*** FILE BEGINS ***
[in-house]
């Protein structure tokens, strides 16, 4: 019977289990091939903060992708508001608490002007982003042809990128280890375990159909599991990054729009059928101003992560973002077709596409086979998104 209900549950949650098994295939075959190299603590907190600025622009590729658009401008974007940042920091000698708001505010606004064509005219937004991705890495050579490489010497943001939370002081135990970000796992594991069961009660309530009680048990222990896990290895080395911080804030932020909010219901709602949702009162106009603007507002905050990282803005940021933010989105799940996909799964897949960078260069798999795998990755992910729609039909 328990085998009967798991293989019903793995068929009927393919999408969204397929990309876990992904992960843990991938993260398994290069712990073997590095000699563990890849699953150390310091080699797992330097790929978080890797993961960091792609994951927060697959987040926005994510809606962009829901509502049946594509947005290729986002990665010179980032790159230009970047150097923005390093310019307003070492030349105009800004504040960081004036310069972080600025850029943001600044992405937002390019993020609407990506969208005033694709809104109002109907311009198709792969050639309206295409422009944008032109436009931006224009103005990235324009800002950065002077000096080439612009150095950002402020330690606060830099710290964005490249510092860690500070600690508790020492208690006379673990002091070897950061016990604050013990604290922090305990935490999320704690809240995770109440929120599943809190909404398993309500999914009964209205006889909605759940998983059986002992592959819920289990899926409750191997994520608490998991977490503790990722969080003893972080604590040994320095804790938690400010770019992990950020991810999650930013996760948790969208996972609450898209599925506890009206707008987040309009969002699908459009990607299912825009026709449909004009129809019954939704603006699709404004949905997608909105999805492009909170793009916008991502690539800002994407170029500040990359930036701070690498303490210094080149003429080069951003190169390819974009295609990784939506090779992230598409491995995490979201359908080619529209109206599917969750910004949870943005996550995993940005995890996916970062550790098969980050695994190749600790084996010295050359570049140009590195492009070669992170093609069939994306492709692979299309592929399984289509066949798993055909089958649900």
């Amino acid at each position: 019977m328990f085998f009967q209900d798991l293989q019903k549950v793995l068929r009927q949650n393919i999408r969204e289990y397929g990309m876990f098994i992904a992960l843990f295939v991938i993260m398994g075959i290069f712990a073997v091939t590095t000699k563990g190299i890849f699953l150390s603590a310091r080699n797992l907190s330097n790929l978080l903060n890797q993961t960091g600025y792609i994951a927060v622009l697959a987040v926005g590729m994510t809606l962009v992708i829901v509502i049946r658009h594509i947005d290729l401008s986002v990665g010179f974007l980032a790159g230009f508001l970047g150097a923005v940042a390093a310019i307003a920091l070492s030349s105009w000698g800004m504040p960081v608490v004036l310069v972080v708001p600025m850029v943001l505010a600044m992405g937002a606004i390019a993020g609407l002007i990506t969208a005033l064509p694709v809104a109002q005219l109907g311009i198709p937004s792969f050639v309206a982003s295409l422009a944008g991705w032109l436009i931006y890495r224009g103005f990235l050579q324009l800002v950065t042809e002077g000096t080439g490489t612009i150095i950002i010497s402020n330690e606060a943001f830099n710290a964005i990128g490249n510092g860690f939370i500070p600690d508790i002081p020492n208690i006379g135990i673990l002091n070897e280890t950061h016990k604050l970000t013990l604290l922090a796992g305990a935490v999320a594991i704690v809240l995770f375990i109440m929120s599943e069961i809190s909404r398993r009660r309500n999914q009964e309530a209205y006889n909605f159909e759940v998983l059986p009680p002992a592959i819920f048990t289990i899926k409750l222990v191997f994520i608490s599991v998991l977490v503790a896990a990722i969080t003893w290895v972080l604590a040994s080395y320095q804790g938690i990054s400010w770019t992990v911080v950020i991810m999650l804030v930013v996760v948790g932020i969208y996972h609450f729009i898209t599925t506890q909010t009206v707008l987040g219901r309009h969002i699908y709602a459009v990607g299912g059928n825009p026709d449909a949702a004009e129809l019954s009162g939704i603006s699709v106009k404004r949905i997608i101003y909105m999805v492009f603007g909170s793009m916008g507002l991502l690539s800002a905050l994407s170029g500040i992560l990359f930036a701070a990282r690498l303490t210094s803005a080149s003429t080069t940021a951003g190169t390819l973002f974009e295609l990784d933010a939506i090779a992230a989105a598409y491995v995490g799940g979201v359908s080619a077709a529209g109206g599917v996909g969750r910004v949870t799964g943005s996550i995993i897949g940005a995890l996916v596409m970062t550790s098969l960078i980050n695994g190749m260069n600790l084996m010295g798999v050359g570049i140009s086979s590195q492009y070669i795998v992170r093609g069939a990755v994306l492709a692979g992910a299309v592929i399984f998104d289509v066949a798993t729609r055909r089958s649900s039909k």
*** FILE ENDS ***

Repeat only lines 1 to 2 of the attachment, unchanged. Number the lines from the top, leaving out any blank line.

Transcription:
[in-house]
């Protein structure tokens, strides 16, 4: 019977289990091939903060992708508001608490002007982003042809990128280890375990159909599991990054729009059928101003992560973002077709596409086979998104 209900549950949650098994295939075959190299603590907190600025622009590729658009401008974007940042920091000698708001505010606004064509005219937004991705890495050579490489010497943001939370002081135990970000796992594991069961009660309530009680048990222990896990290895080395911080804030932020909010219901709602949702009162106009603007507002905050990282803005940021933010989105799940996909799964897949960078260069798999795998990755992910729609039909 328990085998009967798991293989019903793995068929009927393919999408969204397929990309876990992904992960843990991938993260398994290069712990073997590095000699563990890849699953150390310091080699797992330097790929978080890797993961960091792609994951927060697959987040926005994510809606962009829901509502049946594509947005290729986002990665010179980032790159230009970047150097923005390093310019307003070492030349105009800004504040960081004036310069972080600025850029943001600044992405937002390019993020609407990506969208005033694709809104109002109907311009198709792969050639309206295409422009944008032109436009931006224009103005990235324009800002950065002077000096080439612009150095950002402020330690606060830099710290964005490249510092860690500070600690508790020492208690006379673990002091070897950061016990604050013990604290922090305990935490999320704690809240995770109440929120599943809190909404398993309500999914009964209205006889909605759940998983059986002992592959819920289990899926409750191997994520608490998991977490503790990722969080003893972080604590040994320095804790938690400010770019992990950020991810999650930013996760948790969208996972609450898209599925506890009206707008987040309009969002699908459009990607299912825009026709449909004009129809019954939704603006699709404004949905997608909105999805492009909170793009916008991502690539800002994407170029500040990359930036701070690498303490210094080149003429080069951003190169390819974009295609990784939506090779992230598409491995995490979201359908080619529209109206599917969750910004949870943005996550995993940005995890996916970062550790098969980050695994190749600790084996010295050359570049140009590195492009070669992170093609069939994306492709692979299309592929399984289509066949798993055909089958649900």